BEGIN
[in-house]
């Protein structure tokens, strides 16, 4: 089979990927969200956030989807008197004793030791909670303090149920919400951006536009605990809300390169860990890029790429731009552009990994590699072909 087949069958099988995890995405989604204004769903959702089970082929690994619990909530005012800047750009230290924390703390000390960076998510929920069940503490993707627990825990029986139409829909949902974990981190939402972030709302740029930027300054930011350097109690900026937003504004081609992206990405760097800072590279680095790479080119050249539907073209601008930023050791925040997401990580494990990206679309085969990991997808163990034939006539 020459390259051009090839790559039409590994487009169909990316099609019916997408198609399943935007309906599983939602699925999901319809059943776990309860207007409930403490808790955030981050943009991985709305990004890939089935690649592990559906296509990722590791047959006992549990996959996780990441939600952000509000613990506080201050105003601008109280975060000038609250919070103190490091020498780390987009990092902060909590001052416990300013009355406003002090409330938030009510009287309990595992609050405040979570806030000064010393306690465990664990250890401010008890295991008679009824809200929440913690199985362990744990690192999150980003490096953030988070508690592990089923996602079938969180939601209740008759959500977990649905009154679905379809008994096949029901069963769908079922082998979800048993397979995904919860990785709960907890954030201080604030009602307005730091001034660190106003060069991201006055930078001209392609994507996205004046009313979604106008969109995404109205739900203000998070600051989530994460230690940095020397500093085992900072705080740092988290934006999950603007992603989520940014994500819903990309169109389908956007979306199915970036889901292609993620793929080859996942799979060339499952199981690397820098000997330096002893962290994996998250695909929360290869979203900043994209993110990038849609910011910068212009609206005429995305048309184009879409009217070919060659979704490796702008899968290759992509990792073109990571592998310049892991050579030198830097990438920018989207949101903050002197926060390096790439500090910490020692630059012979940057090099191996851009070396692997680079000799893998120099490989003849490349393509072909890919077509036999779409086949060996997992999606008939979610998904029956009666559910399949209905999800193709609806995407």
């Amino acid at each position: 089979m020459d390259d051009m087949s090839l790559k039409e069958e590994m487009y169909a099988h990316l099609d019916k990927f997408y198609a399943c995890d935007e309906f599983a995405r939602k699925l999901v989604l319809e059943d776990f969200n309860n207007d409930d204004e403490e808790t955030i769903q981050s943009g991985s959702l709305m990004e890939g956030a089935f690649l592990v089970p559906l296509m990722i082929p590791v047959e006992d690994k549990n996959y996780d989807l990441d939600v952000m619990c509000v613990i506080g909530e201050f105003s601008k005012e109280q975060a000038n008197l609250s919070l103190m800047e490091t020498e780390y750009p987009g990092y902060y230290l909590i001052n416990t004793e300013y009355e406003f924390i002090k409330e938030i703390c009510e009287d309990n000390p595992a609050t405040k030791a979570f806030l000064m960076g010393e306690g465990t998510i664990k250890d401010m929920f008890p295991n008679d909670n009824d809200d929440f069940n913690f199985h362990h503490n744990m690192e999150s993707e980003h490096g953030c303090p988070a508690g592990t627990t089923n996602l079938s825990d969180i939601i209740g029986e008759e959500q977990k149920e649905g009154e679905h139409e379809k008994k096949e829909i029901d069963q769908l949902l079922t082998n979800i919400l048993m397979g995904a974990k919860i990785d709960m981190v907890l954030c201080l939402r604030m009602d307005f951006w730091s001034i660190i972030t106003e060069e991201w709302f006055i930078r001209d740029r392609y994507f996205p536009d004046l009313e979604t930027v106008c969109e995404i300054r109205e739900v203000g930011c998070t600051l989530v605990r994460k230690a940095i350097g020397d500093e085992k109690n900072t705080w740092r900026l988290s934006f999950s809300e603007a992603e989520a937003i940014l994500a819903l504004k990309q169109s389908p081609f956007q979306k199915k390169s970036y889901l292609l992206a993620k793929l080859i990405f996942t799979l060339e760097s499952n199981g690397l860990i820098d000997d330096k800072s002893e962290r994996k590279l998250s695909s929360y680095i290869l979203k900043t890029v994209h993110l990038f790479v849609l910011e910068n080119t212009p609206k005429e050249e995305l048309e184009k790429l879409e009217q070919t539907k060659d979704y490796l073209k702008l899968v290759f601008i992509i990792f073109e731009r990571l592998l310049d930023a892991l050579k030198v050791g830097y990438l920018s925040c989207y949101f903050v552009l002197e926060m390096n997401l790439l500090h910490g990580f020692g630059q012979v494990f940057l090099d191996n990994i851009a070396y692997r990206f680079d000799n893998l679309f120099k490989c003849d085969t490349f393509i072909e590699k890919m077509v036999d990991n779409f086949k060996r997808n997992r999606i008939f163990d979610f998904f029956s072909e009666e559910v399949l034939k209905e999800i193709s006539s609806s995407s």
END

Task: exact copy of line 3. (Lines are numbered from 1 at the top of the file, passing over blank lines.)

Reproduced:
């Amino acid at each position: 089979m020459d390259d051009m087949s090839l790559k039409e069958e590994m487009y169909a099988h990316l099609d019916k990927f997408y198609a399943c995890d935007e309906f599983a995405r939602k699925l999901v989604l319809e059943d776990f969200n309860n207007d409930d204004e403490e808790t955030i769903q981050s943009g991985s959702l709305m990004e890939g956030a089935f690649l592990v089970p559906l296509m990722i082929p590791v047959e006992d690994k549990n996959y996780d989807l990441d939600v952000m619990c509000v613990i506080g909530e201050f105003s601008k005012e109280q975060a000038n008197l609250s919070l103190m800047e490091t020498e780390y750009p987009g990092y902060y230290l909590i001052n416990t004793e300013y009355e406003f924390i002090k409330e938030i703390c009510e009287d309990n000390p595992a609050t405040k030791a979570f806030l000064m960076g010393e306690g465990t998510i664990k250890d401010m929920f008890p295991n008679d909670n009824d809200d929440f069940n913690f199985h362990h503490n744990m690192e999150s993707e980003h490096g953030c303090p988070a508690g592990t627990t089923n996602l079938s825990d969180i939601i209740g029986e008759e959500q977990k149920e649905g009154e679905h139409e379809k008994k096949e829909i029901d069963q769908l949902l079922t082998n979800i919400l048993m397979g995904a974990k919860i990785d709960m981190v907890l954030c201080l939402r604030m009602d307005f951006w730091s001034i660190i972030t106003e060069e991201w709302f006055i930078r001209d740029r392609y994507f996205p536009d004046l009313e979604t930027v106008c969109e995404i300054r109205e739900v203000g930011c998070t600051l989530v605990r994460k230690a940095i350097g020397d500093e085992k109690n900072t705080w740092r900026l988290s934006f999950s809300e603007a992603e989520a937003i940014l994500a819903l504004k990309q169109s389908p081609f956007q979306k199915k390169s970036y889901l292609l992206a993620k793929l080859i990405f996942t799979l060339e760097s499952n199981g690397l860990i820098d000997d330096k800072s002893e962290r994996k590279l998250s695909s929360y680095i290869l979203k900043t890029v994209h993110l990038f790479v849609l910011e910068n080119t212009p609206k005429e050249e995305l048309e184009k790429l879409e009217q070919t539907k060659d979704y490796l073209k702008l899968v290759f601008i992509i990792f073109e731009r990571l592998l310049d930023a892991l050579k030198v050791g830097y990438l920018s925040c989207y949101f903050v552009l002197e926060m390096n997401l790439l500090h910490g990580f020692g630059q012979v494990f940057l090099d191996n990994i851009a070396y692997r990206f680079d000799n893998l679309f120099k490989c003849d085969t490349f393509i072909e590699k890919m077509v036999d990991n779409f086949k060996r997808n997992r999606i008939f163990d979610f998904f029956s072909e009666e559910v399949l034939k209905e999800i193709s006539s609806s995407s």